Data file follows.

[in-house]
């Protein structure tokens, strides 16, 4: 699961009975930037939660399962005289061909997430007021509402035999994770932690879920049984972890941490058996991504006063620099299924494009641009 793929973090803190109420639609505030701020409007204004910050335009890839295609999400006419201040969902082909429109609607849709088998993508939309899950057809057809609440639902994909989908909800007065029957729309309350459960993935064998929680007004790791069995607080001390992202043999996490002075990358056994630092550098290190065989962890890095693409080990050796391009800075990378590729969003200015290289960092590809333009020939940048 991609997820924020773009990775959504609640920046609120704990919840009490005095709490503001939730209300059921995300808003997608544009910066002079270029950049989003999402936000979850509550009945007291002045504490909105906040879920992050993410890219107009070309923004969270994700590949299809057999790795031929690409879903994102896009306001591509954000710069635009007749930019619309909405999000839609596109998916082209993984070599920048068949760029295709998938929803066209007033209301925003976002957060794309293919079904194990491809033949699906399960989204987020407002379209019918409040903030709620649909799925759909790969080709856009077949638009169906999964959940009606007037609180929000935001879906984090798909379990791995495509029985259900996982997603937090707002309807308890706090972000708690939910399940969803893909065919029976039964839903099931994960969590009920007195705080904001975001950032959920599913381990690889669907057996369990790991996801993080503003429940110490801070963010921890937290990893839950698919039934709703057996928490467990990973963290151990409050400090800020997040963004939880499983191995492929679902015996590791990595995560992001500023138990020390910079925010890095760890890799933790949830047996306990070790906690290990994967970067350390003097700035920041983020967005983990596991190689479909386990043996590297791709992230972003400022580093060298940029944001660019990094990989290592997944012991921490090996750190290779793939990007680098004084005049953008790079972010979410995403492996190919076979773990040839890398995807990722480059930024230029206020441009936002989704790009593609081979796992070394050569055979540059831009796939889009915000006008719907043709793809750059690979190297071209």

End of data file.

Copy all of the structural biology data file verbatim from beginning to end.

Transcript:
[in-house]
């Protein structure tokens, strides 16, 4: 699961009975930037939660399962005289061909997430007021509402035999994770932690879920049984972890941490058996991504006063620099299924494009641009 793929973090803190109420639609505030701020409007204004910050335009890839295609999400006419201040969902082909429109609607849709088998993508939309899950057809057809609440639902994909989908909800007065029957729309309350459960993935064998929680007004790791069995607080001390992202043999996490002075990358056994630092550098290190065989962890890095693409080990050796391009800075990378590729969003200015290289960092590809333009020939940048 991609997820924020773009990775959504609640920046609120704990919840009490005095709490503001939730209300059921995300808003997608544009910066002079270029950049989003999402936000979850509550009945007291002045504490909105906040879920992050993410890219107009070309923004969270994700590949299809057999790795031929690409879903994102896009306001591509954000710069635009007749930019619309909405999000839609596109998916082209993984070599920048068949760029295709998938929803066209007033209301925003976002957060794309293919079904194990491809033949699906399960989204987020407002379209019918409040903030709620649909799925759909790969080709856009077949638009169906999964959940009606007037609180929000935001879906984090798909379990791995495509029985259900996982997603937090707002309807308890706090972000708690939910399940969803893909065919029976039964839903099931994960969590009920007195705080904001975001950032959920599913381990690889669907057996369990790991996801993080503003429940110490801070963010921890937290990893839950698919039934709703057996928490467990990973963290151990409050400090800020997040963004939880499983191995492929679902015996590791990595995560992001500023138990020390910079925010890095760890890799933790949830047996306990070790906690290990994967970067350390003097700035920041983020967005983990596991190689479909386990043996590297791709992230972003400022580093060298940029944001660019990094990989290592997944012991921490090996750190290779793939990007680098004084005049953008790079972010979410995403492996190919076979773990040839890398995807990722480059930024230029206020441009936002989704790009593609081979796992070394050569055979540059831009796939889009915000006008719907043709793809750059690979190297071209």